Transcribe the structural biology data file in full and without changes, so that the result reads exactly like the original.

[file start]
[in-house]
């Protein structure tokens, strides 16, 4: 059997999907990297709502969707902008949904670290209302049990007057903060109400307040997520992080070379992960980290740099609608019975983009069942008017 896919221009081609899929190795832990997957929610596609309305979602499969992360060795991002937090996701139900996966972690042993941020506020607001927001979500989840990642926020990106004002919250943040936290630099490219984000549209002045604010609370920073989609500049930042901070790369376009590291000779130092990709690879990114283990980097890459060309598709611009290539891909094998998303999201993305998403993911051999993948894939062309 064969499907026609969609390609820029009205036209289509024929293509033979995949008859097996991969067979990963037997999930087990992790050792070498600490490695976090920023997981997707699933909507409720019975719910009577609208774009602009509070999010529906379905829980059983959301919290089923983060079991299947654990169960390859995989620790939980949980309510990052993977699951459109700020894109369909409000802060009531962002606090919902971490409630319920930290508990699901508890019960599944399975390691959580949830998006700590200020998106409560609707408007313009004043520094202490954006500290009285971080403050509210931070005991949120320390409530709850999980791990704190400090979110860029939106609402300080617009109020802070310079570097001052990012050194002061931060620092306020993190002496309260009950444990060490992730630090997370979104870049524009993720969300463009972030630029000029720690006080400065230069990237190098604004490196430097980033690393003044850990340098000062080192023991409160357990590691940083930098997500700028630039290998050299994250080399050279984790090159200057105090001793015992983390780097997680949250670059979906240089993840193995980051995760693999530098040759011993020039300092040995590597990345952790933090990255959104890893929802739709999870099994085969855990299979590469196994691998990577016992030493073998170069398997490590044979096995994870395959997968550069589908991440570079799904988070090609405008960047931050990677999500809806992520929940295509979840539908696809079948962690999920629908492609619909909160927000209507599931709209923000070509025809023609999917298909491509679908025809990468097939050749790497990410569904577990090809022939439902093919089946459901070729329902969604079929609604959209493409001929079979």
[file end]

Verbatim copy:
[in-house]
């Protein structure tokens, strides 16, 4: 059997999907990297709502969707902008949904670290209302049990007057903060109400307040997520992080070379992960980290740099609608019975983009069942008017 896919221009081609899929190795832990997957929610596609309305979602499969992360060795991002937090996701139900996966972690042993941020506020607001927001979500989840990642926020990106004002919250943040936290630099490219984000549209002045604010609370920073989609500049930042901070790369376009590291000779130092990709690879990114283990980097890459060309598709611009290539891909094998998303999201993305998403993911051999993948894939062309 064969499907026609969609390609820029009205036209289509024929293509033979995949008859097996991969067979990963037997999930087990992790050792070498600490490695976090920023997981997707699933909507409720019975719910009577609208774009602009509070999010529906379905829980059983959301919290089923983060079991299947654990169960390859995989620790939980949980309510990052993977699951459109700020894109369909409000802060009531962002606090919902971490409630319920930290508990699901508890019960599944399975390691959580949830998006700590200020998106409560609707408007313009004043520094202490954006500290009285971080403050509210931070005991949120320390409530709850999980791990704190400090979110860029939106609402300080617009109020802070310079570097001052990012050194002061931060620092306020993190002496309260009950444990060490992730630090997370979104870049524009993720969300463009972030630029000029720690006080400065230069990237190098604004490196430097980033690393003044850990340098000062080192023991409160357990590691940083930098997500700028630039290998050299994250080399050279984790090159200057105090001793015992983390780097997680949250670059979906240089993840193995980051995760693999530098040759011993020039300092040995590597990345952790933090990255959104890893929802739709999870099994085969855990299979590469196994691998990577016992030493073998170069398997490590044979096995994870395959997968550069589908991440570079799904988070090609405008960047931050990677999500809806992520929940295509979840539908696809079948962690999920629908492609619909909160927000209507599931709209923000070509025809023609999917298909491509679908025809990468097939050749790497990410569904577990090809022939439902093919089946459901070729329902969604079929609604959209493409001929079979």